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A mere smudge on the border between France and Spain on a European map and coming in at a lightweight 291 square km (181 square miles), the tiny landlocked Principality of Andorra attracts an inordinate number of tourists – over 10 million a year – with a population of just 86,000 people. It's the tourism euros that keep the economy afloat (making up over 80% of the country's GDP), ably supported by its status as a tax haven. Comparatively rich, the people here not only enjoy fantastic winter snow but glorious summer sunshine that no doubt contribute to the inhabitants having one of the longest life expectancies in the world.
Amazingly, since 1278 Andorra has been ruled jointly by the President of France and the Catalan Bishop of Urgell in Spain. The agreement was reconfirmed in 1993 when the first Andorran Constitution was passed, however, the dual head of state roles are practically honorary. Andorrans live in seven valleys framed by the steep mountains of the Pyrenees, but locals make up only approximately 43% of the population, with Spanish, French and Portuguese making up most of the rest of the population. While the official language is Catalan, it's common to hear French, Portuguese and Spanish being spoken – as well as plenty of English on the ski lifts!
It is the winter sports resorts that have put the country firmly on the tourist map. The fact that the capital, Andorra la Vella, rests at 3,356 feet, making it the highest elevation of any capital city in Europe, is a clue to just how mountainous the tiny country is. Along with its 299 kilometres (186 miles) of runs and less expensive lift tickets than France and Spain, plenty of sun, friendly locals, and good food, make it a great winter sport destination. The budget friendly prices especially appeal to families and friends doing their first ski trip and the infrastructure is well set up for beginners.Read more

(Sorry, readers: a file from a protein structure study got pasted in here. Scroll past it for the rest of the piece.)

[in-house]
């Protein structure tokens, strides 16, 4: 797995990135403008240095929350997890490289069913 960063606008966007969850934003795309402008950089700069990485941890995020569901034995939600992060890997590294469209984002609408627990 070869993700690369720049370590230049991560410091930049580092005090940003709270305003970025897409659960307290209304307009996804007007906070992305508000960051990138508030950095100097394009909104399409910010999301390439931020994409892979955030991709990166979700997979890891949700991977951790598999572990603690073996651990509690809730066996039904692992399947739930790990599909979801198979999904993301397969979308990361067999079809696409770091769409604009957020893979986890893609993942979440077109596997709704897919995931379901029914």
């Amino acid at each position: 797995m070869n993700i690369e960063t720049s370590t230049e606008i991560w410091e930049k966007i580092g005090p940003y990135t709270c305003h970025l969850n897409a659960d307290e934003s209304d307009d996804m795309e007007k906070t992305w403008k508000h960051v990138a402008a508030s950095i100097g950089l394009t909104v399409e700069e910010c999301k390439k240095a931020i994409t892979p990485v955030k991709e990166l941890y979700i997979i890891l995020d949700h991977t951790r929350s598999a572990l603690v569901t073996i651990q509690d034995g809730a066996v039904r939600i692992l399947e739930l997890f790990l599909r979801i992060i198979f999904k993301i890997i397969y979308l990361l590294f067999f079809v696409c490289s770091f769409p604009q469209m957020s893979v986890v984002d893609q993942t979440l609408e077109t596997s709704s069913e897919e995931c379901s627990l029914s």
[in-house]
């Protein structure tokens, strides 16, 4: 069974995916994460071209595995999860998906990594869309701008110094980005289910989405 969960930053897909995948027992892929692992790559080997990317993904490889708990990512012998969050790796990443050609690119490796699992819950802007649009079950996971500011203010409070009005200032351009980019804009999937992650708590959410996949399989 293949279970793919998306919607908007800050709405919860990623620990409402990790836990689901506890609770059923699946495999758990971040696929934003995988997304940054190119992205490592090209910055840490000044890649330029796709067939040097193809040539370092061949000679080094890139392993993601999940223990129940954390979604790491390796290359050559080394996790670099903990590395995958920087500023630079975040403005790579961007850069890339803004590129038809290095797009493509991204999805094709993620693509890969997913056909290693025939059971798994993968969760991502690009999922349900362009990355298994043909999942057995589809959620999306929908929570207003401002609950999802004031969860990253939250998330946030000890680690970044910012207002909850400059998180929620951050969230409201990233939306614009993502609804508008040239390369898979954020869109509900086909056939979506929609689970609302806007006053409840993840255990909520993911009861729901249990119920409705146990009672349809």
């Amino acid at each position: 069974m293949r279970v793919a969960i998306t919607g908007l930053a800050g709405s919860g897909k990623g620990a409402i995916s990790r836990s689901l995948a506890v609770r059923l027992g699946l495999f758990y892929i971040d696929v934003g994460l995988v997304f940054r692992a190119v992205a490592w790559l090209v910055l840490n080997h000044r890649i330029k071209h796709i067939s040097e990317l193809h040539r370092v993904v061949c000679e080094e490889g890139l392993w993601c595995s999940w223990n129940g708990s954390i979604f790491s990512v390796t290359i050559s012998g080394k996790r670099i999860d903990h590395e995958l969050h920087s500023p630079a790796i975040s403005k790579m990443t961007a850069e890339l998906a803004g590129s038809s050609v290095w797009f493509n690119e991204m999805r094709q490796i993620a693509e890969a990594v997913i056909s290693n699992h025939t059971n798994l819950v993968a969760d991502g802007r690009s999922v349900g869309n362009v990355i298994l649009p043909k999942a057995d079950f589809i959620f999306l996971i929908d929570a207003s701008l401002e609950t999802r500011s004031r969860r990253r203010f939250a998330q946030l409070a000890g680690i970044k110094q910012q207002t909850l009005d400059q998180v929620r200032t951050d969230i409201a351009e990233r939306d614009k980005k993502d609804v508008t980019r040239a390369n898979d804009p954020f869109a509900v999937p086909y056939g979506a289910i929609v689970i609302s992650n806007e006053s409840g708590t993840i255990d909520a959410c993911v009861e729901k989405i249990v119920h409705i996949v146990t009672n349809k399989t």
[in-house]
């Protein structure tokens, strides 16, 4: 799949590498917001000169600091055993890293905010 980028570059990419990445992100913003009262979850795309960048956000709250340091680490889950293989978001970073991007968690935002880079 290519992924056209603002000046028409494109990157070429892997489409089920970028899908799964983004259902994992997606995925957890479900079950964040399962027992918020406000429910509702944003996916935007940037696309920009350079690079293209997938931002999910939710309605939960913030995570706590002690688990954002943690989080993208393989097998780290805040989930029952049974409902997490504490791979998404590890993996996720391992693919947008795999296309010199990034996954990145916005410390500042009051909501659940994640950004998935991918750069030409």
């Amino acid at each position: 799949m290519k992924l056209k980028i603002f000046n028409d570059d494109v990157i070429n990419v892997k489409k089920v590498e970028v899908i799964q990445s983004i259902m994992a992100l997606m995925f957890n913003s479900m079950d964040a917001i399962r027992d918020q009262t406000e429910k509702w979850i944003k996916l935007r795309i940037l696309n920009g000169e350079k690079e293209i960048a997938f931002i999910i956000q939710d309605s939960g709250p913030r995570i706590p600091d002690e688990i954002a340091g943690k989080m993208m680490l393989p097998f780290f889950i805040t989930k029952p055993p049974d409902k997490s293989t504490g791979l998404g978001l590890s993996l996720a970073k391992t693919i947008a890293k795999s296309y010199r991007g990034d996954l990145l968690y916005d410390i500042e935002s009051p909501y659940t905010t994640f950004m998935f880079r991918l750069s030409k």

The main ski area is Grandvalira, the larger of the two areas in Andorra and the largest in the Pyrenees, which consists of several linked ski areas. The closest to the capital, Andorra la Vella, is the low-level Encamp, followed by the family-friendly Canillo, and then El Tarter, with a well-regarded snowpark, good family facilities, and nightlife. Next, at the centre of the Grandvalira ski area is Soldeu with excellent steep descents, as well as wide open slopes for intermediates. While it's very family-friendly, it's also known for its nightclubs and in summer its bike park on the mountain.
The next ski area is the pretty Grau Roig with excellent scenery but no accommodation at the base of the slopes. The last area is Pas de la Casa, considered the best place to purchase equipment and to party. The terrain here is fine, with good runs down to Grau Roig. The smaller ski area is Vallnord, which consists of three areas, two of which are directly linked. Of these two, Pal is the smaller of the areas, while Arinsal is more of what would be considered a typical ski town – for better or worse. The other area, Arcalís, is not yet linked to the others by ski lifts and is more of a small village than ski town. All have good general terrain, but Arcalís has better off-piste and powder skiing.
In summer, Andorra offers nature-based activities, particularly walks and hikes through the mountains and valleys. Valleys such as the Incles Valley and the Madriu-Perafita-Claror Valley are beautiful and offer rewarding walks, particularly during spring.
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